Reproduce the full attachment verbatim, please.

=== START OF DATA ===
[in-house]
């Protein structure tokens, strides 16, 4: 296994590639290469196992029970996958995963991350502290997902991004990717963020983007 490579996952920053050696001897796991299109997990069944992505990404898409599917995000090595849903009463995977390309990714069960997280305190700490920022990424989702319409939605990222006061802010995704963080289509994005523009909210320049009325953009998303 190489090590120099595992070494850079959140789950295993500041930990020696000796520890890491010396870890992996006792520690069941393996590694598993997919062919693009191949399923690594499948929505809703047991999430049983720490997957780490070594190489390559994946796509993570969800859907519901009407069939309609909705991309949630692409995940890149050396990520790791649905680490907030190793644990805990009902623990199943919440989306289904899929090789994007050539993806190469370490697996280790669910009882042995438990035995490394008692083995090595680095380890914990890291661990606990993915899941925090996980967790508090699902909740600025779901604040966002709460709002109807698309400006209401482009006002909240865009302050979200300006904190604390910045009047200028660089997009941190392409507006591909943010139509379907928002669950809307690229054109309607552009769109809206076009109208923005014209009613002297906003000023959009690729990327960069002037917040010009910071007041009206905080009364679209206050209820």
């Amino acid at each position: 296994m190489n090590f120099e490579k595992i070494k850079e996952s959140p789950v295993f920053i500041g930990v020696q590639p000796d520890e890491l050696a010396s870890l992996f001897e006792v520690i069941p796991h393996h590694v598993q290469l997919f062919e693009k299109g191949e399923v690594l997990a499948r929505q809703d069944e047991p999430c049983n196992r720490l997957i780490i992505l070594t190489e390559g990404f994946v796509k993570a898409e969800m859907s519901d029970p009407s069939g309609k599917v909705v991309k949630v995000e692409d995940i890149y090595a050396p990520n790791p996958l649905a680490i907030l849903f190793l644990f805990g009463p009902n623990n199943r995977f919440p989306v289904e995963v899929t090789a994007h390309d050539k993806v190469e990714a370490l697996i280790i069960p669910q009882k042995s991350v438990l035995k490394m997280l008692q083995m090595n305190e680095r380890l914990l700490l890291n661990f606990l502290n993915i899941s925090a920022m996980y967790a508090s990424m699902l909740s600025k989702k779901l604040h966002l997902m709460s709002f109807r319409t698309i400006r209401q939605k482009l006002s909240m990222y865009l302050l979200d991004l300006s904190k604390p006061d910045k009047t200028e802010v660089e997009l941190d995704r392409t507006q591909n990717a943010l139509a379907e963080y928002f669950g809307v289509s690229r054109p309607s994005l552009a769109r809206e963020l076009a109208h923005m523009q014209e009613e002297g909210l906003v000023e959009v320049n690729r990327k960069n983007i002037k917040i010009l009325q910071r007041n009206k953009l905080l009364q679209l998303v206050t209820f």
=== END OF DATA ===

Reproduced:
[in-house]
């Protein structure tokens, strides 16, 4: 296994590639290469196992029970996958995963991350502290997902991004990717963020983007 490579996952920053050696001897796991299109997990069944992505990404898409599917995000090595849903009463995977390309990714069960997280305190700490920022990424989702319409939605990222006061802010995704963080289509994005523009909210320049009325953009998303 190489090590120099595992070494850079959140789950295993500041930990020696000796520890890491010396870890992996006792520690069941393996590694598993997919062919693009191949399923690594499948929505809703047991999430049983720490997957780490070594190489390559994946796509993570969800859907519901009407069939309609909705991309949630692409995940890149050396990520790791649905680490907030190793644990805990009902623990199943919440989306289904899929090789994007050539993806190469370490697996280790669910009882042995438990035995490394008692083995090595680095380890914990890291661990606990993915899941925090996980967790508090699902909740600025779901604040966002709460709002109807698309400006209401482009006002909240865009302050979200300006904190604390910045009047200028660089997009941190392409507006591909943010139509379907928002669950809307690229054109309607552009769109809206076009109208923005014209009613002297906003000023959009690729990327960069002037917040010009910071007041009206905080009364679209206050209820």
């Amino acid at each position: 296994m190489n090590f120099e490579k595992i070494k850079e996952s959140p789950v295993f920053i500041g930990v020696q590639p000796d520890e890491l050696a010396s870890l992996f001897e006792v520690i069941p796991h393996h590694v598993q290469l997919f062919e693009k299109g191949e399923v690594l997990a499948r929505q809703d069944e047991p999430c049983n196992r720490l997957i780490i992505l070594t190489e390559g990404f994946v796509k993570a898409e969800m859907s519901d029970p009407s069939g309609k599917v909705v991309k949630v995000e692409d995940i890149y090595a050396p990520n790791p996958l649905a680490i907030l849903f190793l644990f805990g009463p009902n623990n199943r995977f919440p989306v289904e995963v899929t090789a994007h390309d050539k993806v190469e990714a370490l697996i280790i069960p669910q009882k042995s991350v438990l035995k490394m997280l008692q083995m090595n305190e680095r380890l914990l700490l890291n661990f606990l502290n993915i899941s925090a920022m996980y967790a508090s990424m699902l909740s600025k989702k779901l604040h966002l997902m709460s709002f109807r319409t698309i400006r209401q939605k482009l006002s909240m990222y865009l302050l979200d991004l300006s904190k604390p006061d910045k009047t200028e802010v660089e997009l941190d995704r392409t507006q591909n990717a943010l139509a379907e963080y928002f669950g809307v289509s690229r054109p309607s994005l552009a769109r809206e963020l076009a109208h923005m523009q014209e009613e002297g909210l906003v000023e959009v320049n690729r990327k960069n983007i002037k917040i010009l009325q910071r007041n009206k953009l905080l009364q679209l998303v206050t209820f």